(BPT) - A creepy-crawly feeling. An irresistible urge to move your legs. The inability to sit still for long periods of time. These are common complaints of those living with moderate-to-severe restless leg syndrome (RLS), a progressive and chronic condition that affects 2-3 percent of U.S. adults.
RLS is a neurologic disorder that causes these symptoms and it is no laughing matter. According to Yve Cook, a photographer from New York City living with RLS, "When I was first diagnosed with RLS, I laughed at my doctor - I thought he was kidding! It didn't sound like a real disorder. It sounded silly because I had always been fidgety, but he said it was because I may have had RLS since childhood."
While RLS can impact even the simplest day-to-day activities, such as watching a movie, driving long distances or sitting through a lecture, it also has a big impact on a patient’s sleep.
“Because symptoms mostly occur in the evening, many individuals experience sleep disturbances,” said Dr. Enrico Fazzini, a board certified neurologist. “Inadequate sleep can impact work, personal relationships, and even trigger other health concerns.”
Cook agrees, “I had a lot of trouble sleeping for many years and the lack of sleep eventually triggered other significant health issues. I couldn’t work. The sleep problems compelled me to seek medical attention.”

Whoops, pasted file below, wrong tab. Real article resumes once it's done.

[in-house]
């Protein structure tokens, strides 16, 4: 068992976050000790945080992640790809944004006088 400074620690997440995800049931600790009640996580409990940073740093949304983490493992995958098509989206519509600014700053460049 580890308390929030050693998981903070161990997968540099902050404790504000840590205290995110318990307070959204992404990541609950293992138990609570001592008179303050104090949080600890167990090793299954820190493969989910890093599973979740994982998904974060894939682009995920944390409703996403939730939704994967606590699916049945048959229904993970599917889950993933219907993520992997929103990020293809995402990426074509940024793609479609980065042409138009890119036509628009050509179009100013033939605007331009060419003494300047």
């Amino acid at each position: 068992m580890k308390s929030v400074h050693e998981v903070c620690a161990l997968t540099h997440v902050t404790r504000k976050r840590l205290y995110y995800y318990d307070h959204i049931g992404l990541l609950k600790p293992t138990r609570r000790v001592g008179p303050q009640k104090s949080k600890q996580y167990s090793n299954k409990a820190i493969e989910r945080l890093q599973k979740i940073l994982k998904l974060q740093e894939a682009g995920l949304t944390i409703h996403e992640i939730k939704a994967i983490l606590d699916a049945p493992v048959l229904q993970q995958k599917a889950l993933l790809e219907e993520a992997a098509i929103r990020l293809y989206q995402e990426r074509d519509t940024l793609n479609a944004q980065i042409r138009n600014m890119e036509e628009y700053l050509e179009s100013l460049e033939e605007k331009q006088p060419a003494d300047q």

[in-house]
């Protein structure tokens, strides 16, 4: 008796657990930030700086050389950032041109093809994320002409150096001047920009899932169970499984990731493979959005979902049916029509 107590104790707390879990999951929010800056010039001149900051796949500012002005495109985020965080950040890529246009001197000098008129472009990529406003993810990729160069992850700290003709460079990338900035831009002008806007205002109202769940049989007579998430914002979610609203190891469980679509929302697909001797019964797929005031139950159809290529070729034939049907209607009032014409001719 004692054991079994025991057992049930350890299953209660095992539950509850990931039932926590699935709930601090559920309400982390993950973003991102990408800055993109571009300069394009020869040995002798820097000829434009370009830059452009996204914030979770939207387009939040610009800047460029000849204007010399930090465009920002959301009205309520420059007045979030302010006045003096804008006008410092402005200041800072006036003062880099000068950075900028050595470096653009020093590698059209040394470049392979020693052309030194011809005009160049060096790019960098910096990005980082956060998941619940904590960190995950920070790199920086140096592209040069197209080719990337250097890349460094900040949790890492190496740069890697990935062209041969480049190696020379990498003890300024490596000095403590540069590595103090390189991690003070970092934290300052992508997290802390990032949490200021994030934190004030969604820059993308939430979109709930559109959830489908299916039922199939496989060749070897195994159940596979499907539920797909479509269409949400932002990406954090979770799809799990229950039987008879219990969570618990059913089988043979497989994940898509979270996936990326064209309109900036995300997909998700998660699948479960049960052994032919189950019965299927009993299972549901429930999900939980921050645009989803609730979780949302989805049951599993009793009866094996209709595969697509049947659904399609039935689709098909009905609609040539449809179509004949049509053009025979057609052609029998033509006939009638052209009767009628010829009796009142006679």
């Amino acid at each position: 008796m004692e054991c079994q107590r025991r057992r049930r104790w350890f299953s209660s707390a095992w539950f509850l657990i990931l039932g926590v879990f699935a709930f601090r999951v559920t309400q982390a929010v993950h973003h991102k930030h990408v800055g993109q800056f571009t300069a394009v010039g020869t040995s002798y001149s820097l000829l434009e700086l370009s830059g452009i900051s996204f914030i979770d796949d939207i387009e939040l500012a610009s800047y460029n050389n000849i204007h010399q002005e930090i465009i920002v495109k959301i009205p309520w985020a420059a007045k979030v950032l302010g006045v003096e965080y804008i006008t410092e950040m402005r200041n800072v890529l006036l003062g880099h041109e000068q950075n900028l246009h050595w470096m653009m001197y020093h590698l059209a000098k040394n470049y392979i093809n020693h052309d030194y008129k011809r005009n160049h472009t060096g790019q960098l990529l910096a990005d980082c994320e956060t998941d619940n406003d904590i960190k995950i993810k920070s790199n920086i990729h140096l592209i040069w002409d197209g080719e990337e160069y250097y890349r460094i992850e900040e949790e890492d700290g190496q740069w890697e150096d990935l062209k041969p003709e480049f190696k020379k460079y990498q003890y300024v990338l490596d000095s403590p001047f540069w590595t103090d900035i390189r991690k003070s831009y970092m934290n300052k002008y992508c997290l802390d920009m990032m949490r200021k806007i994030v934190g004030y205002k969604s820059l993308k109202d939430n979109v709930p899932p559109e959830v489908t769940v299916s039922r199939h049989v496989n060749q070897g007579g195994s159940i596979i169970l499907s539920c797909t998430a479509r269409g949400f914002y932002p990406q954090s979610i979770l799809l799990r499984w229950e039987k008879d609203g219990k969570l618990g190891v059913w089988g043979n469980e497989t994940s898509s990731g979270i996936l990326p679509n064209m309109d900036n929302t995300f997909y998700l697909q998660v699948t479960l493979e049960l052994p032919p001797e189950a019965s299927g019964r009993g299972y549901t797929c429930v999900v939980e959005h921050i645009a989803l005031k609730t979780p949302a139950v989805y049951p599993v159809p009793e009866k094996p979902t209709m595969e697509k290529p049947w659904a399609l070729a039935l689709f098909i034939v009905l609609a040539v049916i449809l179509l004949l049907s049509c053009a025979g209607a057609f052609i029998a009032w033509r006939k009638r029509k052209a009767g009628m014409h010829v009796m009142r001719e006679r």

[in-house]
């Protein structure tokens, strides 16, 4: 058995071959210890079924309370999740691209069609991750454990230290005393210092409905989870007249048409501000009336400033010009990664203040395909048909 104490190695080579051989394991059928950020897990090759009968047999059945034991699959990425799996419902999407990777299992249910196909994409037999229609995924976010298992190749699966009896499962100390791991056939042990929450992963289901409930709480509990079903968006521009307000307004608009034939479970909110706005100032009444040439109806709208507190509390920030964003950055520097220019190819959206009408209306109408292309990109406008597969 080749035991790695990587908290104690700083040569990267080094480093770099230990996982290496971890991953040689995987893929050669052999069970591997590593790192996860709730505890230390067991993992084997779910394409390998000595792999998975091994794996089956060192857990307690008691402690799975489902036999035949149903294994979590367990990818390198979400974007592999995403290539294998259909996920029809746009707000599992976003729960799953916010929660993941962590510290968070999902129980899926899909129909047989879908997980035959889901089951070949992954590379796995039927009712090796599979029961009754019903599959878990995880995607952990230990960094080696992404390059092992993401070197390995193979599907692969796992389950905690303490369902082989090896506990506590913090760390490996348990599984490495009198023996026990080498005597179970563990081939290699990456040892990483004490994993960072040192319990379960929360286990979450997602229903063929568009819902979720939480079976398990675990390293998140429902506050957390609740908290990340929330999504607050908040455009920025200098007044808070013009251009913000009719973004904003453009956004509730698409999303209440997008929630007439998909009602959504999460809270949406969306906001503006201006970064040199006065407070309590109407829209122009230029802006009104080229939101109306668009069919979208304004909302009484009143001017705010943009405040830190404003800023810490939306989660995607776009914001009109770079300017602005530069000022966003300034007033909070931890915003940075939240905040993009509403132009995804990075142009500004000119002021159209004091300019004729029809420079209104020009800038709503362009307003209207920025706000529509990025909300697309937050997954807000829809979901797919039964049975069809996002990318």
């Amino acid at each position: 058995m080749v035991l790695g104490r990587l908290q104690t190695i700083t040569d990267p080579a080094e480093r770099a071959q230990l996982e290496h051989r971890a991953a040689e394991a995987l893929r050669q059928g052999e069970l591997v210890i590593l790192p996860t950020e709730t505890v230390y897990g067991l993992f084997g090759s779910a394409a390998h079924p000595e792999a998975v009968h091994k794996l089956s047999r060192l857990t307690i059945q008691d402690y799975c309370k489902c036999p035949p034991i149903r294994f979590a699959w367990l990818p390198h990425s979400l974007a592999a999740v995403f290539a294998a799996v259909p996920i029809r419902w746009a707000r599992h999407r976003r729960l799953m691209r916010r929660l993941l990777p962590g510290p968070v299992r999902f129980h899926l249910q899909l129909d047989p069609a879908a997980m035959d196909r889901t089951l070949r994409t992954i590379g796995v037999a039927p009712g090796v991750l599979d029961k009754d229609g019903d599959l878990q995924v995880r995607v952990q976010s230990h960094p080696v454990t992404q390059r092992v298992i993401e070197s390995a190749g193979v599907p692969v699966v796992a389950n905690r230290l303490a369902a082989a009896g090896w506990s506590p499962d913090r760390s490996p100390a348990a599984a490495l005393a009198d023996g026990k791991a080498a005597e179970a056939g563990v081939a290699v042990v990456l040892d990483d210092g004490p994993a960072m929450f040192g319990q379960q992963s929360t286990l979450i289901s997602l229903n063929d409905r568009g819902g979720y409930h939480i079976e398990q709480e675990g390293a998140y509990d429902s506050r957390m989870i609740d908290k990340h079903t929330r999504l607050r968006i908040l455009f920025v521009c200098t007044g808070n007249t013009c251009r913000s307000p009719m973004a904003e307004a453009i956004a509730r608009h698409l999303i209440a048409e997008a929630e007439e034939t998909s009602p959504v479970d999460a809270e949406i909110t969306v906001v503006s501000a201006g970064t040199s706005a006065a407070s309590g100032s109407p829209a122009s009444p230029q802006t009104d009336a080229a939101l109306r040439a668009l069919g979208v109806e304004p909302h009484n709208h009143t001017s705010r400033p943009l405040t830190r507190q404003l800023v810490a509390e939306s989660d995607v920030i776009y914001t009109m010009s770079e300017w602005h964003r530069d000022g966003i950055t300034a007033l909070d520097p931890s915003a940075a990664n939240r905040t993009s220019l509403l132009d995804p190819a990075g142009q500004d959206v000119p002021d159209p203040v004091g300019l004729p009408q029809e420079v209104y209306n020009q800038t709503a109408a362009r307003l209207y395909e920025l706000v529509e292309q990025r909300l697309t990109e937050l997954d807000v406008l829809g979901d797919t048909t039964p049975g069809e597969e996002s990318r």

For many people, RLS is a progressive disease that may get worse over time. While there isn’t a cure for RLS, there are several treatments available to help manage the symptoms. However, finding the right treatment option for individual patients requires careful coordination with a physician, and may take many years.
“Despite being on treatment, my RLS symptoms continued to progress over time. I began feeling it in my arms in the middle of the day. I just wanted some relief and decided to find a doctor who specializes in movement disorders, like RLS,” notes Cook. “After working together to find the right treatment for me, I'm now sleeping better, and I don't have to keep moving my legs around for relief.”
In addition to medication, patients may also be able to implement several lifestyle changes to help manage symptoms, such as finding activities that help them cope (walking or stretching) and adopting good sleeping habits (going to bed at the same time each night).